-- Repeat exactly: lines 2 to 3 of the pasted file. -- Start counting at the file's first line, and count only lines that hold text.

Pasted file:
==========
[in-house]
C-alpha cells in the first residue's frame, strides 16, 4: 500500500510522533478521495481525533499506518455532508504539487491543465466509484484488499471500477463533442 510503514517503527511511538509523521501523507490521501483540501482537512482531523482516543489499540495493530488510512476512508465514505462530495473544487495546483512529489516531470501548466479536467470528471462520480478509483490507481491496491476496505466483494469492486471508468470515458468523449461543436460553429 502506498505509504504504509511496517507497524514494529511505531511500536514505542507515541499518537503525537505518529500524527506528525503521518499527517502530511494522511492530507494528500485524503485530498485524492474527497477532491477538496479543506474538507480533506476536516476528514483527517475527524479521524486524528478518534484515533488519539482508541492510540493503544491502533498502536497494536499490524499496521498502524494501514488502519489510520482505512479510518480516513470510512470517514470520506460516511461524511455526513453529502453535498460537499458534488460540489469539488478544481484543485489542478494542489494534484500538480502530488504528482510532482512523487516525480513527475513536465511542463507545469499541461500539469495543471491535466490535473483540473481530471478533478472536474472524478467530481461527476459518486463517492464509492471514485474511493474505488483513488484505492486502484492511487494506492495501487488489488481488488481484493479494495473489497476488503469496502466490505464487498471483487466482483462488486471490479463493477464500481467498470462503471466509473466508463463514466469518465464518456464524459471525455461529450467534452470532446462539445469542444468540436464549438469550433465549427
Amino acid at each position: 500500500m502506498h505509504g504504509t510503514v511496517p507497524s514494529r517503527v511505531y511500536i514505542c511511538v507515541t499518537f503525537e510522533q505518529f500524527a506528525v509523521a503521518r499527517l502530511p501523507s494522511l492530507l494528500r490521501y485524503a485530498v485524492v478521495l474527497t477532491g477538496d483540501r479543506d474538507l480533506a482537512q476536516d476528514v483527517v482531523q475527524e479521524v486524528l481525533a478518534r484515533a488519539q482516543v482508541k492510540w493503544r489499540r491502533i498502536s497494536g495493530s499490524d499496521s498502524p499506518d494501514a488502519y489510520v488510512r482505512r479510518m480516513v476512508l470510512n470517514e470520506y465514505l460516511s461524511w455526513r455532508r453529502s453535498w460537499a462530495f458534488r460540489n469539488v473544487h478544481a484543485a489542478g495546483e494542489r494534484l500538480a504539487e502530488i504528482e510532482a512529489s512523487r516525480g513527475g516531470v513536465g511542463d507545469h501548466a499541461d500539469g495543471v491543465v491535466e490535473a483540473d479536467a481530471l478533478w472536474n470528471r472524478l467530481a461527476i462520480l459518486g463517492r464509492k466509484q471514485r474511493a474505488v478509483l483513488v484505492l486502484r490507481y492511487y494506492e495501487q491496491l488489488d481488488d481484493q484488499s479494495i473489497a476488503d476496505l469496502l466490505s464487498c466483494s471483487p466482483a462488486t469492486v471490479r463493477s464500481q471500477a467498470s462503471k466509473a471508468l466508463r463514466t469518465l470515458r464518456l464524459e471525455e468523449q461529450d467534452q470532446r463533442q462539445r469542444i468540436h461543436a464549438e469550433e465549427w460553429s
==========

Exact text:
C-alpha cells in the first residue's frame, strides 16, 4: 500500500510522533478521495481525533499506518455532508504539487491543465466509484484488499471500477463533442 510503514517503527511511538509523521501523507490521501483540501482537512482531523482516543489499540495493530488510512476512508465514505462530495473544487495546483512529489516531470501548466479536467470528471462520480478509483490507481491496491476496505466483494469492486471508468470515458468523449461543436460553429 502506498505509504504504509511496517507497524514494529511505531511500536514505542507515541499518537503525537505518529500524527506528525503521518499527517502530511494522511492530507494528500485524503485530498485524492474527497477532491477538496479543506474538507480533506476536516476528514483527517475527524479521524486524528478518534484515533488519539482508541492510540493503544491502533498502536497494536499490524499496521498502524494501514488502519489510520482505512479510518480516513470510512470517514470520506460516511461524511455526513453529502453535498460537499458534488460540489469539488478544481484543485489542478494542489494534484500538480502530488504528482510532482512523487516525480513527475513536465511542463507545469499541461500539469495543471491535466490535473483540473481530471478533478472536474472524478467530481461527476459518486463517492464509492471514485474511493474505488483513488484505492486502484492511487494506492495501487488489488481488488481484493479494495473489497476488503469496502466490505464487498471483487466482483462488486471490479463493477464500481467498470462503471466509473466508463463514466469518465464518456464524459471525455461529450467534452470532446462539445469542444468540436464549438469550433465549427
Amino acid at each position: 500500500m502506498h505509504g504504509t510503514v511496517p507497524s514494529r517503527v511505531y511500536i514505542c511511538v507515541t499518537f503525537e510522533q505518529f500524527a506528525v509523521a503521518r499527517l502530511p501523507s494522511l492530507l494528500r490521501y485524503a485530498v485524492v478521495l474527497t477532491g477538496d483540501r479543506d474538507l480533506a482537512q476536516d476528514v483527517v482531523q475527524e479521524v486524528l481525533a478518534r484515533a488519539q482516543v482508541k492510540w493503544r489499540r491502533i498502536s497494536g495493530s499490524d499496521s498502524p499506518d494501514a488502519y489510520v488510512r482505512r479510518m480516513v476512508l470510512n470517514e470520506y465514505l460516511s461524511w455526513r455532508r453529502s453535498w460537499a462530495f458534488r460540489n469539488v473544487h478544481a484543485a489542478g495546483e494542489r494534484l500538480a504539487e502530488i504528482e510532482a512529489s512523487r516525480g513527475g516531470v513536465g511542463d507545469h501548466a499541461d500539469g495543471v491543465v491535466e490535473a483540473d479536467a481530471l478533478w472536474n470528471r472524478l467530481a461527476i462520480l459518486g463517492r464509492k466509484q471514485r474511493a474505488v478509483l483513488v484505492l486502484r490507481y492511487y494506492e495501487q491496491l488489488d481488488d481484493q484488499s479494495i473489497a476488503d476496505l469496502l466490505s464487498c466483494s471483487p466482483a462488486t469492486v471490479r463493477s464500481q471500477a467498470s462503471k466509473a471508468l466508463r463514466t469518465l470515458r464518456l464524459e471525455e468523449q461529450d467534452q470532446r463533442q462539445r469542444i468540436h461543436a464549438e469550433e465549427w460553429s